Podcasts

October 8, 2012

Amnesia and Identity

Memory: Episode #1

Philosophy professor Carl Craver tackles some fundamental questions about the importance of memory. Is it our personal memories that make us distinctly human? And where does that leave people with amnesia?

October 3, 2012

Agriculture as Industry

Farms/Food: Episode #2

Professor Glenn Stone provides a brief history of industrial agriculture in the U.S., from the first era of hyper-industrialization shortly after World War II to the use of antibiotics in today's factory farms.

October 26, 2017

How to Create a Musical Monster

It’s been 200 years since Mary Shelley wrote Frankenstein, the classic tale of creation gone wrong. In honor of the novel’s anniversary – and just in time for Halloween – three undergraduates at Washington University in St. Louis were each invited to bring his own brainchild into being: a piece of music, inspired by Frankenstein, to be performed by WashU’s symphony orchestra. In this episode of Arts & Sciences' Hold That Thought podcast, Cole Reyes, Andrew Savino, and Ethan Evans talk about their music, the creative process, and Frankenstein. 


Symphony Orchestra: Frankenstein takes place at 7 p.m. on Sunday, Oct. 29, at the 560 Music Center.

September 28, 2017

Creators and Copycats: The Business of Fashion in Guatemala

In an indigenous Maya community in highland Guatemala, sociocultural anthropologist Kedron Thomas noticed a trend. Despite companies' increased efforts to protect their brands against "piracy," knock-off clothing fashion was everywhere. In her book Regulating Style: Intellectual Property Law and the Business of Fashion in Guatemala, Thomas takes a deep dive into this style scene. What do brands mean for the Maya people of Guatemala? What are the goals and effects of intellectual property laws in this context? Who is a fashion creator, and who is a copycat? And who gets to decide?

September 6, 2017

Moms at Work: Policies and Perspectives in Europe and the US

Sociologist Caitlyn Collins frequently remembers a familiar phrase from her childhood. Collins’ mom, a successful sales director, often said with a sigh: “If we were in Europe, this would be so much easier!” So, was Collins’ mom correct? Are the lives of working mothers that much easier in Europe? Collins now investigates how public policies affect family life in both Europe and the US. She shares some of her findings on the laws and cultural attitudes that shape women's careers and lives.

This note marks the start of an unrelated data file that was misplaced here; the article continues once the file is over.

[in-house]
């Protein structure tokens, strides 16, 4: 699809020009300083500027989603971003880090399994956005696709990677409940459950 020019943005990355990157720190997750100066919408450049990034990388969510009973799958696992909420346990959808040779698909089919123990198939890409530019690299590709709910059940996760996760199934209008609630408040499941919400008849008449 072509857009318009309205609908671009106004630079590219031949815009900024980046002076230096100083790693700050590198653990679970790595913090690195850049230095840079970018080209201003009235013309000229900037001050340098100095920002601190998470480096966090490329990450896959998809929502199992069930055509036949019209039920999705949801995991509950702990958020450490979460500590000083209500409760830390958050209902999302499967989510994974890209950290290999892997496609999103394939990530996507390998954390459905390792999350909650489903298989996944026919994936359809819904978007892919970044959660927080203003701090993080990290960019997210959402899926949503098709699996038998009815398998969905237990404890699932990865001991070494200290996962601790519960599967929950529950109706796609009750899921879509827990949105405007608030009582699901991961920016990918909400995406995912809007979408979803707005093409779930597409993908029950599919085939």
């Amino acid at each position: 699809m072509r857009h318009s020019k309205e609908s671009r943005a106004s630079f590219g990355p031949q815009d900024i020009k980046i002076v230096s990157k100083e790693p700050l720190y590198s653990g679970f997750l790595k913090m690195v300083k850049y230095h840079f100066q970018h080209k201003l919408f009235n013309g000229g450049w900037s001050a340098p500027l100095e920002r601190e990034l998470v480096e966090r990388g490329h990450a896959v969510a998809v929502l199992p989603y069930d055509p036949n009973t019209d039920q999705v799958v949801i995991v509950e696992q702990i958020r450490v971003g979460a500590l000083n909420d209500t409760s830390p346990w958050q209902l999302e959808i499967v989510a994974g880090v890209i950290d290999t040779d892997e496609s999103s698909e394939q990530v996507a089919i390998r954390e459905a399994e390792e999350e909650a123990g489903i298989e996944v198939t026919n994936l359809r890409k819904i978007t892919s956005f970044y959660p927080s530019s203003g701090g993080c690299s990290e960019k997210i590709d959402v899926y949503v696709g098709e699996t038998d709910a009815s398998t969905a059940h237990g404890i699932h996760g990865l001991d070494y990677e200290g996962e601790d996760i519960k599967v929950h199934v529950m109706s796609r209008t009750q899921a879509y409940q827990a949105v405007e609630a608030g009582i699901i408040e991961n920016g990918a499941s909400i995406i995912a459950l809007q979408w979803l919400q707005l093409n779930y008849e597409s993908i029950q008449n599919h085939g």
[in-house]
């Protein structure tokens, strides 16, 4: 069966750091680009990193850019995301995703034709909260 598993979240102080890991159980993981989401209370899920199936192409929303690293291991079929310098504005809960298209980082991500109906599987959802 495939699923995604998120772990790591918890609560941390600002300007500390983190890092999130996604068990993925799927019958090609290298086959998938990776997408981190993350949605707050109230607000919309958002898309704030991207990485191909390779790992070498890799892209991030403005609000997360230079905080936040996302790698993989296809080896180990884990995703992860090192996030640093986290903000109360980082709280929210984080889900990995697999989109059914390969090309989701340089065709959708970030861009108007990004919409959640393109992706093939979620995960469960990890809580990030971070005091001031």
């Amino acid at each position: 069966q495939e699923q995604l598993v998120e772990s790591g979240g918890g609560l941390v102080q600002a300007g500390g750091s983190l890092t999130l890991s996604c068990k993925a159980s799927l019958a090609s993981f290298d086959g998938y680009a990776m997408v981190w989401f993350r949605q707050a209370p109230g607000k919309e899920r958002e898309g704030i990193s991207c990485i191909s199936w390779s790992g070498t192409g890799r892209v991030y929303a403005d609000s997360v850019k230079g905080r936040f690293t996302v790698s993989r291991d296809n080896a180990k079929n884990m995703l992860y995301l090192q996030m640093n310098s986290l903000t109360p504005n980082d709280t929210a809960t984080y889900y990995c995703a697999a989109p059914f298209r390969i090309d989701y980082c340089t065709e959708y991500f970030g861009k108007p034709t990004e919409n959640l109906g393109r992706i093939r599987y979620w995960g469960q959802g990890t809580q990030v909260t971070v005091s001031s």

February 8, 2017

Love Music Across Time

Valentine's Day 2017

From today's top 100 Billboard songs to ancient Sumerian scripts, human beings have always sung about love. So how have love songs changed across the ages? Have they evolved to reflect society's understandings of love? Or have we been singing about basically the same things for millenia? Today, we'll look at one batch of love songs called the Loire Valley Chansonniers, made up of five songbooks from fifteenth-century France. Clare Bokulich, an assistant professor of musicology at Washington University in St. Louis, explains why these books are so special and breaks down the rare insight they give into not only historical understandings of love, but music itself. 

July 27, 2016

The Non-sense of Art

Craft Lit: Episode #6

For a while now, David Schuman, a fiction writer and the director of the Creative Writing MFA program at Washington University in St. Louis, has been interested in--what he calls--"the Void." The Void can also be thought of as the ineffable quality of art, the thing too great to be expressed in words, or as a musical score, or even with paint or clay, but that is felt nonetheless. Call it what you will, David wrestles with the unnamable and calls upon other writers and artists who have shared his fascination with the Void.